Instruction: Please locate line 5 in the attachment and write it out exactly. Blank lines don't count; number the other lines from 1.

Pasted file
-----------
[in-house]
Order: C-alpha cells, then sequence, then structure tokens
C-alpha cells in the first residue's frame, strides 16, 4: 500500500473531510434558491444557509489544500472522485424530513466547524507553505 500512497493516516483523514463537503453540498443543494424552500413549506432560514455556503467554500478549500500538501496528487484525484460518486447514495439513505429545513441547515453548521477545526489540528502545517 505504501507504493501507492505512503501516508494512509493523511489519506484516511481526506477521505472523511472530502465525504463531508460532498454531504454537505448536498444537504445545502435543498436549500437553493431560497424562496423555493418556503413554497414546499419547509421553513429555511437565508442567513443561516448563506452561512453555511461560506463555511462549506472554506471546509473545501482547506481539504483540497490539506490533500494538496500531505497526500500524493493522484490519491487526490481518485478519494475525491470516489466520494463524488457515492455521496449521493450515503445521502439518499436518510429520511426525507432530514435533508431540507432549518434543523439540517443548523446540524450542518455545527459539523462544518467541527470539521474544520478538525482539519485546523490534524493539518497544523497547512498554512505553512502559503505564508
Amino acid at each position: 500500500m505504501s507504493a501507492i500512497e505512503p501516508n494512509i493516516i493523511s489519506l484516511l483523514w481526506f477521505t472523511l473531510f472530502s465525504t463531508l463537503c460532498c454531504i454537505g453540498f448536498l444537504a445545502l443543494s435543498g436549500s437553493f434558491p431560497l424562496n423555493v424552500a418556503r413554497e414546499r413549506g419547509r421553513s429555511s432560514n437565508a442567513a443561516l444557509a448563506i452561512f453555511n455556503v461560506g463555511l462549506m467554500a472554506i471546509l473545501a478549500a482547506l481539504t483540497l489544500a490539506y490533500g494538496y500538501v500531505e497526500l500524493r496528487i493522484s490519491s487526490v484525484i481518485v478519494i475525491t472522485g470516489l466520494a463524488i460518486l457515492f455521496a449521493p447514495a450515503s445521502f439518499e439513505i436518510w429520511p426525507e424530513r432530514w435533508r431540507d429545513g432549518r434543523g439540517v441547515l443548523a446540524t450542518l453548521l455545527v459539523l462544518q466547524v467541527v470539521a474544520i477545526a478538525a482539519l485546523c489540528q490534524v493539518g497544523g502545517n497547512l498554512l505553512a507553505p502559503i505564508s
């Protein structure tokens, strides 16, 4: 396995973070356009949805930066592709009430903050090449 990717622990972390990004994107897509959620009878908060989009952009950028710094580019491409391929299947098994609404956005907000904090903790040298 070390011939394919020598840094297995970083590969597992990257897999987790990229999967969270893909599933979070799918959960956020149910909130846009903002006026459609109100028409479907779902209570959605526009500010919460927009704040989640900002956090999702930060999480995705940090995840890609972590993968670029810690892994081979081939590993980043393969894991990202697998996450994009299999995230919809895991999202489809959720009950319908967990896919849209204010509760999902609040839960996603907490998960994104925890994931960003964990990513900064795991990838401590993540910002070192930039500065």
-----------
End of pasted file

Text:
């Protein structure tokens, strides 16, 4: 396995973070356009949805930066592709009430903050090449 990717622990972390990004994107897509959620009878908060989009952009950028710094580019491409391929299947098994609404956005907000904090903790040298 070390011939394919020598840094297995970083590969597992990257897999987790990229999967969270893909599933979070799918959960956020149910909130846009903002006026459609109100028409479907779902209570959605526009500010919460927009704040989640900002956090999702930060999480995705940090995840890609972590993968670029810690892994081979081939590993980043393969894991990202697998996450994009299999995230919809895991999202489809959720009950319908967990896919849209204010509760999902609040839960996603907490998960994104925890994931960003964990990513900064795991990838401590993540910002070192930039500065």